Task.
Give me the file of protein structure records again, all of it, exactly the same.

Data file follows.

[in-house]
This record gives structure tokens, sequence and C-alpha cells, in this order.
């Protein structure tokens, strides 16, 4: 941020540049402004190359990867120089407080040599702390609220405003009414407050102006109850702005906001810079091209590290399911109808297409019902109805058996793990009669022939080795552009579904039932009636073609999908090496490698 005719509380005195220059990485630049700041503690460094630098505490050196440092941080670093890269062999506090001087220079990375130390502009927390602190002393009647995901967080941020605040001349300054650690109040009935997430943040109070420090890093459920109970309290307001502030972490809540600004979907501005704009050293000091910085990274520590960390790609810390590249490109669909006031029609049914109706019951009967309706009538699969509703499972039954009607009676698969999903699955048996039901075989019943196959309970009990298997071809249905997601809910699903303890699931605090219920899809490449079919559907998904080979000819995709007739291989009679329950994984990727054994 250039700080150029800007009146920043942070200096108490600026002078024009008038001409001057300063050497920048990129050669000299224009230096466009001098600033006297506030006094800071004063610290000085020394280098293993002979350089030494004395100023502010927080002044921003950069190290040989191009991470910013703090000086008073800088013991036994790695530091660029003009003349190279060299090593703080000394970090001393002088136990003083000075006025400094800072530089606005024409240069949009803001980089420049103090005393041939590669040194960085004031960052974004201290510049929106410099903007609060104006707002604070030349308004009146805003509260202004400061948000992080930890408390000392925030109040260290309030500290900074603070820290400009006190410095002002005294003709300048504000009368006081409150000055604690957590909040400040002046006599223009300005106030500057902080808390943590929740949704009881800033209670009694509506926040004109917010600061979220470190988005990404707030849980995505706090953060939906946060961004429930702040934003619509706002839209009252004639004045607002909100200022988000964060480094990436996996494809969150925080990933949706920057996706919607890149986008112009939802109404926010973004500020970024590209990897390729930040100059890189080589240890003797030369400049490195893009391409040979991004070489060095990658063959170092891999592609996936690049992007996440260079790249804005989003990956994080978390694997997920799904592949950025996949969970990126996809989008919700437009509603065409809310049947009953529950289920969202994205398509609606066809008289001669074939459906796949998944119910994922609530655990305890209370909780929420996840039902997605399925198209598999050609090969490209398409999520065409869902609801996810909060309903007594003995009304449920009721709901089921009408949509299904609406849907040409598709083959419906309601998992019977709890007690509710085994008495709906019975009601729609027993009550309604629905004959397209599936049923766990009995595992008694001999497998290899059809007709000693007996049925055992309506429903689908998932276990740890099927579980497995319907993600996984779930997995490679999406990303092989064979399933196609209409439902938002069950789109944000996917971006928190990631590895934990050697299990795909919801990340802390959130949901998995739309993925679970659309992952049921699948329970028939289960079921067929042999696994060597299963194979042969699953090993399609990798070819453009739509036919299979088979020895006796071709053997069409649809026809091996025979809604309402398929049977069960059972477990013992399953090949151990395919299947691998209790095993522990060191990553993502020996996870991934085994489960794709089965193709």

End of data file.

[in-house]
This record gives structure tokens, sequence and C-alpha cells, in this order.
């Protein structure tokens, strides 16, 4: 941020540049402004190359990867120089407080040599702390609220405003009414407050102006109850702005906001810079091209590290399911109808297409019902109805058996793990009669022939080795552009579904039932009636073609999908090496490698 005719509380005195220059990485630049700041503690460094630098505490050196440092941080670093890269062999506090001087220079990375130390502009927390602190002393009647995901967080941020605040001349300054650690109040009935997430943040109070420090890093459920109970309290307001502030972490809540600004979907501005704009050293000091910085990274520590960390790609810390590249490109669909006031029609049914109706019951009967309706009538699969509703499972039954009607009676698969999903699955048996039901075989019943196959309970009990298997071809249905997601809910699903303890699931605090219920899809490449079919559907998904080979000819995709007739291989009679329950994984990727054994 250039700080150029800007009146920043942070200096108490600026002078024009008038001409001057300063050497920048990129050669000299224009230096466009001098600033006297506030006094800071004063610290000085020394280098293993002979350089030494004395100023502010927080002044921003950069190290040989191009991470910013703090000086008073800088013991036994790695530091660029003009003349190279060299090593703080000394970090001393002088136990003083000075006025400094800072530089606005024409240069949009803001980089420049103090005393041939590669040194960085004031960052974004201290510049929106410099903007609060104006707002604070030349308004009146805003509260202004400061948000992080930890408390000392925030109040260290309030500290900074603070820290400009006190410095002002005294003709300048504000009368006081409150000055604690957590909040400040002046006599223009300005106030500057902080808390943590929740949704009881800033209670009694509506926040004109917010600061979220470190988005990404707030849980995505706090953060939906946060961004429930702040934003619509706002839209009252004639004045607002909100200022988000964060480094990436996996494809969150925080990933949706920057996706919607890149986008112009939802109404926010973004500020970024590209990897390729930040100059890189080589240890003797030369400049490195893009391409040979991004070489060095990658063959170092891999592609996936690049992007996440260079790249804005989003990956994080978390694997997920799904592949950025996949969970990126996809989008919700437009509603065409809310049947009953529950289920969202994205398509609606066809008289001669074939459906796949998944119910994922609530655990305890209370909780929420996840039902997605399925198209598999050609090969490209398409999520065409869902609801996810909060309903007594003995009304449920009721709901089921009408949509299904609406849907040409598709083959419906309601998992019977709890007690509710085994008495709906019975009601729609027993009550309604629905004959397209599936049923766990009995595992008694001999497998290899059809007709000693007996049925055992309506429903689908998932276990740890099927579980497995319907993600996984779930997995490679999406990303092989064979399933196609209409439902938002069950789109944000996917971006928190990631590895934990050697299990795909919801990340802390959130949901998995739309993925679970659309992952049921699948329970028939289960079921067929042999696994060597299963194979042969699953090993399609990798070819453009739509036919299979088979020895006796071709053997069409649809026809091996025979809604309402398929049977069960059972477990013992399953090949151990395919299947691998209790095993522990060191990553993502020996996870991934085994489960794709089965193709």